However, the Political Class seem to regard themselves as far more virtuous than mainstream society. Therefore they seek to expand government control at the expense of institutions like the judiciary, the police and the military.
In general, Oborne sees Britain as returning to an Eighteenth Century pattern of corruption, nepotism and influence. Cliques and cabals gain office to gain profit, with the Nineteenth century reforms abandoned.
The book is certainly worth reading. However I'm not sure to what extent the various trends coalesce into a single phenomenon.
Oborne seems to regard the collapse of political party memberships as a one-way problem. That is, in the old days the party memberships told their political representatives what to do.
However, it seems to me that this was also a two-way process: the politicians could talk directly to their members and influence public views through those opinion-formers.
Without that, public opinion seems to be informed only by soundbites and the media, making it harder for complicated ideas to be gotten across.
Overall, an interesting if depressing book: well written and thoroughly researched. Well worth reading if you're interested in British politics.
Fascism and the BNP
I wanted to stop going on about this since I know people are getting sick of it. But I seem to get sucked into making rambling and disorganized statements in the comments anyway, so I'm going to have another go here: just skip it if you've had enough.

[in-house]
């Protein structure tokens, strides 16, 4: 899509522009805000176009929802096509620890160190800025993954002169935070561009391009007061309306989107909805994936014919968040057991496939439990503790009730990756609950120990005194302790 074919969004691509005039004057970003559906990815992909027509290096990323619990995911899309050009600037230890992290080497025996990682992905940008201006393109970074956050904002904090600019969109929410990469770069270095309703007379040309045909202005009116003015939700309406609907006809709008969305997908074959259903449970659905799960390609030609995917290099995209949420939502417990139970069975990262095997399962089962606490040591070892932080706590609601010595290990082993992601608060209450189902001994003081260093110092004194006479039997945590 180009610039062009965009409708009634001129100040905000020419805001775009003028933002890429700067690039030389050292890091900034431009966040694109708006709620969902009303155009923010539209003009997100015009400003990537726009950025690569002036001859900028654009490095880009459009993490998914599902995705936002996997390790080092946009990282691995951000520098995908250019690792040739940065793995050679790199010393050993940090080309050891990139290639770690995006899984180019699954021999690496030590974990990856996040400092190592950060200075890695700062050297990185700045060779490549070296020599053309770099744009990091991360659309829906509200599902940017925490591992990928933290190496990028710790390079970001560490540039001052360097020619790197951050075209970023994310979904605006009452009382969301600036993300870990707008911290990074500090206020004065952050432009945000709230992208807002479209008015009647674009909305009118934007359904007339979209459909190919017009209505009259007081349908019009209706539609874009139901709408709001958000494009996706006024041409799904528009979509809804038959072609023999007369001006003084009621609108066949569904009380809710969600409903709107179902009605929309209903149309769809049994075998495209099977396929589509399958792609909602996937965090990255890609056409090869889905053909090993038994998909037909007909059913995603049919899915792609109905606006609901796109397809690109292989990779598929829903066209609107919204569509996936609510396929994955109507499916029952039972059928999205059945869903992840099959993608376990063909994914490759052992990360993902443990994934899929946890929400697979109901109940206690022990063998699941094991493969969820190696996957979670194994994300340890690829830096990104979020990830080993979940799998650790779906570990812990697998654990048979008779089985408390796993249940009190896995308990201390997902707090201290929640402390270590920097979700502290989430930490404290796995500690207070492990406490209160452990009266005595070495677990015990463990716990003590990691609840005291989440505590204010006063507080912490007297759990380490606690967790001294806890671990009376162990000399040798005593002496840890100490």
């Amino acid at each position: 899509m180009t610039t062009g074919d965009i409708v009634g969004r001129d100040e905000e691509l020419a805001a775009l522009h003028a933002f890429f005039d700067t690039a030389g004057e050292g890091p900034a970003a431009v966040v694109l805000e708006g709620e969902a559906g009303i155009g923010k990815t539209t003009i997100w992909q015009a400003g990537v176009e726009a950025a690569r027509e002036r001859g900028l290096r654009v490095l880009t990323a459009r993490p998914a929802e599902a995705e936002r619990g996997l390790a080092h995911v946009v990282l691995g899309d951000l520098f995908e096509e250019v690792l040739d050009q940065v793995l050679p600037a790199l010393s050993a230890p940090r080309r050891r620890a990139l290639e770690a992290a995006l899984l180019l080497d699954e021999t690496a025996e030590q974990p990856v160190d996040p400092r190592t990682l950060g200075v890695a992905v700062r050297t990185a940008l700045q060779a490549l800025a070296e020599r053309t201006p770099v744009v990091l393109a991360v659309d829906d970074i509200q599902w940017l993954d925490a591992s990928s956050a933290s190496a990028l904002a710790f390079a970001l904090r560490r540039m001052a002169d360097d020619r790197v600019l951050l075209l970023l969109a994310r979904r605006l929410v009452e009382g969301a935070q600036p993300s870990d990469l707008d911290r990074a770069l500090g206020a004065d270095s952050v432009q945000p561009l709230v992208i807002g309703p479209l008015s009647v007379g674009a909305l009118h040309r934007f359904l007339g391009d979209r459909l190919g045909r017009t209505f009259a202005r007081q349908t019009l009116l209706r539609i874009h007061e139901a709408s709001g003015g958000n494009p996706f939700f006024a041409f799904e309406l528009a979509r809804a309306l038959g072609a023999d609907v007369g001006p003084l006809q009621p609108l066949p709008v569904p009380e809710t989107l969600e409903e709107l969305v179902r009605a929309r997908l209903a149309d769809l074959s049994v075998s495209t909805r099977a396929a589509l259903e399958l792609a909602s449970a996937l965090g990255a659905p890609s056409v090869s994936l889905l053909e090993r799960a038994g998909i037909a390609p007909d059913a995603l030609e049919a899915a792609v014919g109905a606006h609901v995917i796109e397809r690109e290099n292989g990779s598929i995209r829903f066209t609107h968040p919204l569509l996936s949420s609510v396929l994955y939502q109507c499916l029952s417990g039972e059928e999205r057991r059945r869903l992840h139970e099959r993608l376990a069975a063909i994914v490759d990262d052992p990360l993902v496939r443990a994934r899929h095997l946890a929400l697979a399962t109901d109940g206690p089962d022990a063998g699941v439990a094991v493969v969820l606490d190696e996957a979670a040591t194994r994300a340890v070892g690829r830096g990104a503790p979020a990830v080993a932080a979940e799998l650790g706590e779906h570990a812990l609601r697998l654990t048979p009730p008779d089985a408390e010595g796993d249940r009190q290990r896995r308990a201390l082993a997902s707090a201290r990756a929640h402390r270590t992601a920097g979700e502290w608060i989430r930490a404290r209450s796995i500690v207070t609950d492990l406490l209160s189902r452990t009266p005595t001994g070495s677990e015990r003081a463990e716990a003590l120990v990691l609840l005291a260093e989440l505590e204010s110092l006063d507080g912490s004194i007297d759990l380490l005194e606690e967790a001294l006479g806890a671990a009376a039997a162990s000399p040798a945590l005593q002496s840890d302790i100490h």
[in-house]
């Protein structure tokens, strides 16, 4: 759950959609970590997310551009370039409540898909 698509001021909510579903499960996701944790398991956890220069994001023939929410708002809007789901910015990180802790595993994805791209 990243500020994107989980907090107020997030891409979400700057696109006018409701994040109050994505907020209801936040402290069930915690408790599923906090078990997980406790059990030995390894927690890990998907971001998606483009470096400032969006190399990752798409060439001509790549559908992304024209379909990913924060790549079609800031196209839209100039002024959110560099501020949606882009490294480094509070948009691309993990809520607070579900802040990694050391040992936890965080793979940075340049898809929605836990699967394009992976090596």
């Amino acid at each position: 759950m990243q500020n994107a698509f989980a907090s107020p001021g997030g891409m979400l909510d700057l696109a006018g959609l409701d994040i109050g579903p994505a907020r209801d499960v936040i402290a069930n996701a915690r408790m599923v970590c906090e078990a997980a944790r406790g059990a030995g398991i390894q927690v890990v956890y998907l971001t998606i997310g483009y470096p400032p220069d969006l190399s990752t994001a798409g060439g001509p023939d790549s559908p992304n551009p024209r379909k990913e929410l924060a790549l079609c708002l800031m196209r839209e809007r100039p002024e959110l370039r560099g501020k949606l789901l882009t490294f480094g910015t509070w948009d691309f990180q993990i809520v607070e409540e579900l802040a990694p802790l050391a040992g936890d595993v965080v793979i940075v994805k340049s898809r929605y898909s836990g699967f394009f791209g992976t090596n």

Some people seem to be very willing to take the BNP at their word: that they're (now) a peaceful, non-violent organization aiming at democratic change.
Now to start with, take a look at the original Nazis. The SA or Brownshirts were separated to a degree from the Nazi political party. When under pressure from the authorities, the SA was renamed the Frontbann and kept nominally separate. With incidents like Kristalnacht, both legal sanctions and illegal violence were combined to make life in Germany unbearable for the Jews.
The combination of political pressure and thug violence seems to me one of the hallmarks of Fascism. (This is one of the reasons I disagreed with the characterization of the Bush administration as Fascist: at least domestically they didn't seem to be trying to create any equivalent of the Brownshirts.)
Now, the BNP claim to be a distinct organization from groups like the English Defence League (EDL). But EDL organizers like Chris Renton are also members of the BNP. EDL members are seen wearing BNP badges.
The BNP claim to be non-violent. After their campaigns, their opponents may get abducted at knifepoint and have their homes firebombed, but it's apparently nothing to do with them, or their previous threats of firebombing. As their leader in the council says "Firebombing is not a British method. A brick through the window is a British method, but firebombing is not a way of showing displeasure."